The story itself (once I fully committed to the ride) was an entertaining Wild Mouse twister.  I never knew WHAT was going to happen next.  Characterization was neatly and skillfully done – especially considering the gamut of creatures that appeared at nearly every turn of the page.

Editing was outstanding.  At the end of the book, the author gives credit to “Lindsay Robinson for her blistering developmental edit.”  I have a feeling that this book was not the easiest book to edit – so more power to Lindsay!

I just had one small gripe – there was a sentence in about horses/riders “looping” which made no sense (horses lope).  I am a long time horsewoman – and when I run across inaccuracies like this I always get a sour face.

The cover art is very good, accurately portraying the lighthearted feel of the book itself.  Writing craft – I would say that Adams is well on his way to journeyman status.  And, worldbuilding – pretty good – considering there was so many worlds mashed together.

All in all – a classic and a must read.

Story Line:5 Stars (5 / 5)
Characterization:4 Stars (4 / 5)
Readability:4.75 Stars (4.75 / 5)
Writing Craft:4 Stars (4 / 5)
Cover Art:5 Stars (5 / 5)
Worldbuilding:4 Stars (4 / 5)

Review – With Eyes Turned Skyward

 

With Eyes Turned Skyward

Overall review:3 Stars (3 / 5)

With Eyes Turned Skyward is set in a Post-Apocalyptic Earth where the land mass is greatly reduced due to “The Drowning” (rising of the seas).  The human race survives in small enclaves perched on mountain ranges or in other undrowned areas – some are beginning the struggle of reclaiming emerging land which has been taken over by “amphibious seaweed” (a feature I found highly entertaining) and vicious, mutant creatures.

However, other humans have taken to the skies in huge zeppelins that follow trade routes from settlement to settlement for profit.  These zeppelins not only carry passengers and merchants, but their own military forces (to fight off pestiferous sky pirates).  They are basically floating fortresses cruising at 14,000 feet – people are born, live and die on these airships, rarely touching dry land throughout their lives.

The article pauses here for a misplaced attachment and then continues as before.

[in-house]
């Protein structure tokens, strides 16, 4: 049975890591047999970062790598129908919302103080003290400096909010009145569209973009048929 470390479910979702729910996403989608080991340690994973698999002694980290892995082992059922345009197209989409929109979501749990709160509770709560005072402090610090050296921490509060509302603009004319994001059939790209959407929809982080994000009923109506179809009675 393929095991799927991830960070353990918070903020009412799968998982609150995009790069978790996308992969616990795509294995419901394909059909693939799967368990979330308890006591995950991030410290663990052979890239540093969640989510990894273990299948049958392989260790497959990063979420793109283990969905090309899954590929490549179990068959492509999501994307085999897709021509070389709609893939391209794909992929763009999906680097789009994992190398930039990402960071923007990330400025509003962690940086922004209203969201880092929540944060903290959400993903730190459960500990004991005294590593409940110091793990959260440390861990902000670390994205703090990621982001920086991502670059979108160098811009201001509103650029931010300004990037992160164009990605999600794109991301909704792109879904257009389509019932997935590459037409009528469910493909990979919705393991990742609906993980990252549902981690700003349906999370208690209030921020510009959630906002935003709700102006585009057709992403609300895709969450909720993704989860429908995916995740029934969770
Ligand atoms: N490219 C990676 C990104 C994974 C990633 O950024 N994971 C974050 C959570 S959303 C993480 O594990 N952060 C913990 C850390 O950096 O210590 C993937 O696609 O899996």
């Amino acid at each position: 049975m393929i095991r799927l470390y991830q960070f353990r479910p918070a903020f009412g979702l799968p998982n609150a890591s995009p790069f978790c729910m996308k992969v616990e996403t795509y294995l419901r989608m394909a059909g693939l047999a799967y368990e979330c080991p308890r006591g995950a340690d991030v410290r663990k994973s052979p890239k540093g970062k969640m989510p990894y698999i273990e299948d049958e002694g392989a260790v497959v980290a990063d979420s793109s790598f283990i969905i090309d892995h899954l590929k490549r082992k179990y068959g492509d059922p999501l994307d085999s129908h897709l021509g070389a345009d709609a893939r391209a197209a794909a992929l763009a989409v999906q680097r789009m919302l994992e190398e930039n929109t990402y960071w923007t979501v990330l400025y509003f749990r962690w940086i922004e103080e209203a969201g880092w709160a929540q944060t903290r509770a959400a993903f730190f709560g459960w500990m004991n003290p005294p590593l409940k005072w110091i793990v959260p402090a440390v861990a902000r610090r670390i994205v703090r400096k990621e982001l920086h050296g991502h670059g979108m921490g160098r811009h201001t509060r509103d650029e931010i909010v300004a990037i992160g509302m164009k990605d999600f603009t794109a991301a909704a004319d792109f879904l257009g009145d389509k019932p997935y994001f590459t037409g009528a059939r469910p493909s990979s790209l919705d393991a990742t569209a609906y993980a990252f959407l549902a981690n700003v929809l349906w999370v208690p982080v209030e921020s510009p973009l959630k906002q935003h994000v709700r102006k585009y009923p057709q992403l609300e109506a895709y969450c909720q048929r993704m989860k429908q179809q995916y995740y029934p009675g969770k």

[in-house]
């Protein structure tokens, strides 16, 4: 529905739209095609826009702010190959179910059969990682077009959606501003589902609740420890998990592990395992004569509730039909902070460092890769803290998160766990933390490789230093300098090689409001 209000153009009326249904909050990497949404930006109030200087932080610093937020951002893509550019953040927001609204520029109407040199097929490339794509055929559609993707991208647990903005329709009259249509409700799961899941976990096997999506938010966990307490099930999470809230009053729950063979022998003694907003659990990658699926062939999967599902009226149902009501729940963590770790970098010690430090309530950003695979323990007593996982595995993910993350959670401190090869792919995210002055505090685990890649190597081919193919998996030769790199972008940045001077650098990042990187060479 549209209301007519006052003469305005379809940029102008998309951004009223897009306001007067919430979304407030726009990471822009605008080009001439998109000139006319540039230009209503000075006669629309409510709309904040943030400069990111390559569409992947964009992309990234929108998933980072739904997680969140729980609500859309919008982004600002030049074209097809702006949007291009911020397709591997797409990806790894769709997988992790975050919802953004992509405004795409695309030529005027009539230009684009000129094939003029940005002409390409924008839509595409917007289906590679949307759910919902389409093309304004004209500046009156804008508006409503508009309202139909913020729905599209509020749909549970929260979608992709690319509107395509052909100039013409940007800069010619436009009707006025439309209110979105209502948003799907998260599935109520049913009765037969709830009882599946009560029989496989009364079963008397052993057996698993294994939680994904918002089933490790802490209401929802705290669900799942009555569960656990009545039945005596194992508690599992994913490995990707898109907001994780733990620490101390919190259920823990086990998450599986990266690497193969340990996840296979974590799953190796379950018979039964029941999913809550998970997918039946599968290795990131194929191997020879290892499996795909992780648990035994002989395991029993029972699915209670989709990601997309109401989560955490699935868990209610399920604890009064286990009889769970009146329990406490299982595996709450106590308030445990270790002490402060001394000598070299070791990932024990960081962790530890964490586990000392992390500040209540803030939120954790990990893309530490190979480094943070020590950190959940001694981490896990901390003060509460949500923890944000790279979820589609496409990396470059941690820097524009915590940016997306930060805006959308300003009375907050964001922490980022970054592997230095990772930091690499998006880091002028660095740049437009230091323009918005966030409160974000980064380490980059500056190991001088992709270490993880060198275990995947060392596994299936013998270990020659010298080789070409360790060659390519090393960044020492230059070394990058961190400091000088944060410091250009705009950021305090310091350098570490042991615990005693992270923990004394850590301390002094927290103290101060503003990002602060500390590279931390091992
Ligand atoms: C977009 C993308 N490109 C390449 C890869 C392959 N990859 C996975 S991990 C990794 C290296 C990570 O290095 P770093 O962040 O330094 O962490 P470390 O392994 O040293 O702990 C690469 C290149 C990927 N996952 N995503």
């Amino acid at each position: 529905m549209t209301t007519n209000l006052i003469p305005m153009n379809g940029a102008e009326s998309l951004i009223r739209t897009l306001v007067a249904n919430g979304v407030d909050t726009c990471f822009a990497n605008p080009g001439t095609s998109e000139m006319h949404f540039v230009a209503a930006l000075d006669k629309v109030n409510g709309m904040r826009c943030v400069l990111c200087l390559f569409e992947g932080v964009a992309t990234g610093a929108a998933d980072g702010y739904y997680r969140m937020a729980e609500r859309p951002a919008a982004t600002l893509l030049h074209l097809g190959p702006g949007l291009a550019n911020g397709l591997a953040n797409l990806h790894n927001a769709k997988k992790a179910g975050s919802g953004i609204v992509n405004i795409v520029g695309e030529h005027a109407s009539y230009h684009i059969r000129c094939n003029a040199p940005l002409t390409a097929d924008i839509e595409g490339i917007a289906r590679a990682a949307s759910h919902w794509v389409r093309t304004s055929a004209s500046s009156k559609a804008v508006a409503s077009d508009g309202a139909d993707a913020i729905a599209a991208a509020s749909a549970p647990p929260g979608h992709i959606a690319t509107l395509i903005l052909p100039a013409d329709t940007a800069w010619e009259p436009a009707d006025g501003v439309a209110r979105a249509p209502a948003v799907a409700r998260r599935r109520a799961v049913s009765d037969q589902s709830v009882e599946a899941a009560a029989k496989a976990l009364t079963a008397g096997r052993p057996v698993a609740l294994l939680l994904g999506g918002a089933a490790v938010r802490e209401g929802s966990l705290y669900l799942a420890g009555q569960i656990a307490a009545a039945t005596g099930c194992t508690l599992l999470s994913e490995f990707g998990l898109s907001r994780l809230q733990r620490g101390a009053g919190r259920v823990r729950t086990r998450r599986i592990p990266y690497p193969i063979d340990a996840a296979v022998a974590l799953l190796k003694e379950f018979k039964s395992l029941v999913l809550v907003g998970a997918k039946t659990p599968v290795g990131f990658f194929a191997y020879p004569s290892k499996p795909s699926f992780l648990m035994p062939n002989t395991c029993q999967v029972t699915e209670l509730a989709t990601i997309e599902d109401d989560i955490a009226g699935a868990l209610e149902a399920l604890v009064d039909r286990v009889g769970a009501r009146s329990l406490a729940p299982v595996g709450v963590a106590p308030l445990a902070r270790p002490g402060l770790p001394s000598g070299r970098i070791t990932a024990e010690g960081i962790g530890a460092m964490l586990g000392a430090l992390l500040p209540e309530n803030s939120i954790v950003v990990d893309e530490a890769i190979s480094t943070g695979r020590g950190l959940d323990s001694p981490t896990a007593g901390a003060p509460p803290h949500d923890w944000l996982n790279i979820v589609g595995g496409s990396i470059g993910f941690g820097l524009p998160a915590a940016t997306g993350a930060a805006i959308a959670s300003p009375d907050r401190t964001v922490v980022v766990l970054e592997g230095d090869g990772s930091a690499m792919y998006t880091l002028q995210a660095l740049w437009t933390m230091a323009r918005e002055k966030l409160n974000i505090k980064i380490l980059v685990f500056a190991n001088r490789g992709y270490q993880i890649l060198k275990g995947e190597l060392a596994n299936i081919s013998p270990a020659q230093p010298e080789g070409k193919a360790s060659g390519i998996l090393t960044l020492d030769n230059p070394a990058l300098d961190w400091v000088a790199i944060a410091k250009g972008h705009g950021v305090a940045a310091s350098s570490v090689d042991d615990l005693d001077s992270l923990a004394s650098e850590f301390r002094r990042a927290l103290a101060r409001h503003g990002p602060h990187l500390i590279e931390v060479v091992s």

The protagonist of the story, Sage Bazmon, is an orphan who was born and raised on the Zeppelin, Artemis.  He becomes a soldier, a pilot and the savior of the world.  He earns the nickname “Saber” because of his bravery and skills as a fighter pilot (the dogfight scenes are very well done).

I really liked the story line of this book when I read the sample from Amazon.  It sounded fresh and interesting, a completely different take on post-apocalyptic fiction, which quite frankly has been done to death.  I also loved the book cover – very slick and professional looking, fitting the story line nicely.  The prose is written in first person, present tense, which I believe takes a certain amount of boldness, not to mention skill.  It gave the book a sense of immediacy and engagement which I thought fit well with the work as a whole.

However, like so many independently published works, this book is greatly in need of a really good editor(s) –  a good line/copy editor with some input on content improvement could make a huge difference.  I also found the electronic formatting inconsistent.  I don’t know how the formatting was done, but it didn’t do well with all my Kindle devices – when I tilted my tablet(s) I would get crazy indents etc.  Have no idea what caused it.  The pagination was also strange.

The Worldbuilding was weak – I found myself wondering about a lot of details i.e. where did they get the fuel for the zeppelins and other machines, where did they grow food etc.  Characters also were a bit one dimensional, except for the protagonist.

So, if someone can live with the editing issues I think it is an overall good story.   However, I found them incredibly distracting and had to force myself to finish once I got about half way through.

Nice effort for a first book, but it could be much better.

Story Line:5 Stars (5 / 5)
Characterization:3 Stars (3 / 5)
Readability:2 Stars (2 / 5)
Writing Craft:2 Stars (2 / 5)
Cover Art:5 Stars (5 / 5)
Worldbuilding:2 Stars (2 / 5)